Data were analyzed using SAS, version 9.1 (SAS Institute Inc, Cary, North Carolina). We assessed differences in blood measures (total and free parent and free fraction) and regional β2*-nAChR availability, VT/fP, between participants in the nonsmoker control group and each of the abstinent smoker groups at 1 day and 1, 2, 4, and 6 to 12 weeks using 2-sample t tests. Differences in regional brain VT/fP and behavioral measures of tobacco smoking and withdrawal between participants in the abstinent smoker groups were assessed using repeated-measures mixed-effects regression models with group as a fixed effect and compound symmetry covariance structure across repeated measurements. We evaluated these between-group differences using repeated-measures mixed-effects models to account for the observations between abstinent smoker groups that were not entirely independent, given that some abstinent smokers contribute observations to more than 1 group. For models examining between-group differences for which there was a significant effect of group, we conducted 4 planned post hoc between-group comparisons (ie, between abstinent smokers at 1 week and at 1 day and 2, 4, and 6-12 weeks). For these post hoc tests, P values were Bonferroni corrected for multiple comparisons, and statistical significance was considered at P ≤ .00625. Correlational analyses for the associations between receptor availability and smoking assessments were conducted using SPSS, version 16.0 (SPSS Inc, Chicago, Illinois). Correlations among β2*-nAChR availability, VT/fP, at each point, and clinical variables (smoking, craving, and withdrawal) were assessed with Spearman correlation coefficients (ρ). Different slopes for each abstinence point were estimated to illustrate the relationship between significant clinical variables and β2*-nAChR availability. Owing to multiple comparisons, statistical significance was considered at P ≤ .01.
Nineteen tobacco smokers and 20 age-matched nonsmokers were included in the study. Smokers who participated in scans at different times since the last cigarette were equivalent in age, level of nicotine dependence (as assessed by the Fagerström Test for Nicotine Dependence at intake), number of cigarettes smoked per day, and years of smoking (Table 1). Plasma cotinine and nicotine and carbon monoxide levels were negligible in nonsmokers and were highest at 1 day of abstinence and decreased over time in smokers, confirming abstinence from smoking (Table 1).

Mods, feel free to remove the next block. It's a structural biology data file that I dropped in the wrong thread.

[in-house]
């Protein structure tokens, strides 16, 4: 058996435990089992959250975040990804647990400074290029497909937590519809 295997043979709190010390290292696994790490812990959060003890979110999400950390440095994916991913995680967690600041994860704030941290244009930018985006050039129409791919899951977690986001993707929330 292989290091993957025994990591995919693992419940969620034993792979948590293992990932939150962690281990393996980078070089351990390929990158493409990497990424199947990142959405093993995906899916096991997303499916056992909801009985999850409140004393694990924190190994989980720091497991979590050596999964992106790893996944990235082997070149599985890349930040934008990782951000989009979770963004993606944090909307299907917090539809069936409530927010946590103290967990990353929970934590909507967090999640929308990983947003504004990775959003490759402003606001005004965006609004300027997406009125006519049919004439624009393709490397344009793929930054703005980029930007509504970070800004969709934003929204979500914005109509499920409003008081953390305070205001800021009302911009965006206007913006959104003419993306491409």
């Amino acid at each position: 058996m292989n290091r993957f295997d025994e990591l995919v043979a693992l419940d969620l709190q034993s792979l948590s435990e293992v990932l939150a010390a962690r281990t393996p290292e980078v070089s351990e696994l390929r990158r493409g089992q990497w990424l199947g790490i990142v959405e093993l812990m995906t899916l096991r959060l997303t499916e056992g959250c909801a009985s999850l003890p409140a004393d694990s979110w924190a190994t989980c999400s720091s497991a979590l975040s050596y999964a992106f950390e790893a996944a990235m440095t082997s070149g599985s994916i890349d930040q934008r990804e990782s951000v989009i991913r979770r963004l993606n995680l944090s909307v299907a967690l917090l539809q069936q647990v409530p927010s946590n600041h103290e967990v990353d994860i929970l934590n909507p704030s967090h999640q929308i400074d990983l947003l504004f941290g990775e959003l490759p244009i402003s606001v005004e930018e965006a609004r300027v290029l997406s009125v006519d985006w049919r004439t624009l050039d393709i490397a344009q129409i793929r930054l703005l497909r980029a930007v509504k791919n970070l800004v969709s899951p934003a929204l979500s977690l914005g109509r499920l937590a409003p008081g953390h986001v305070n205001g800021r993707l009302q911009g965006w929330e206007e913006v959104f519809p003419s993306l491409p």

There were no differences between groups in injected dose, bolus to infusion ratio, or time of scan (data not shown). Concentrations of [123I]5-IA activity in the blood were measured to correct for potential differences between groups in radiotracer metabolism or protein binding. There were significant differences in total parent levels between nonsmokers and smokers abstinent 1 day and in free fraction levels between nonsmokers and smokers abstinent 2 weeks (Table 2). There were no differences in total parent or free fraction levels between groups at other time points or between groups at any time point in free parent levels. There was also variability between smokers who participated in multiple scans in changes in β2*-nAChR availability over time, with some abstinent smokers showing dramatic changes in β2*-nAChR availability (≤48% change in the cortex) and others showing barely any difference (eg, <5%) over time (individual data not shown).
Regional β2*-nAChR availability, reflected by VT/fP, was compared between nonsmokers and each of the abstinent smoker groups and between the abstinent smoker groups (Table 3, Figure 1, and Figure 2). In smokers abstinent 1 day compared with nonsmokers, VT/fP was significantly reduced in the thalamus. In smokers abstinent 1 week compared with nonsmokers, VT/fP was significantly higher in the striatum and cerebellum and throughout the cortex. In smokers abstinent 4 weeks compared with nonsmokers, VT/fP was significantly higher in the occipital cortex (Table 3 and Figures 1 and 2).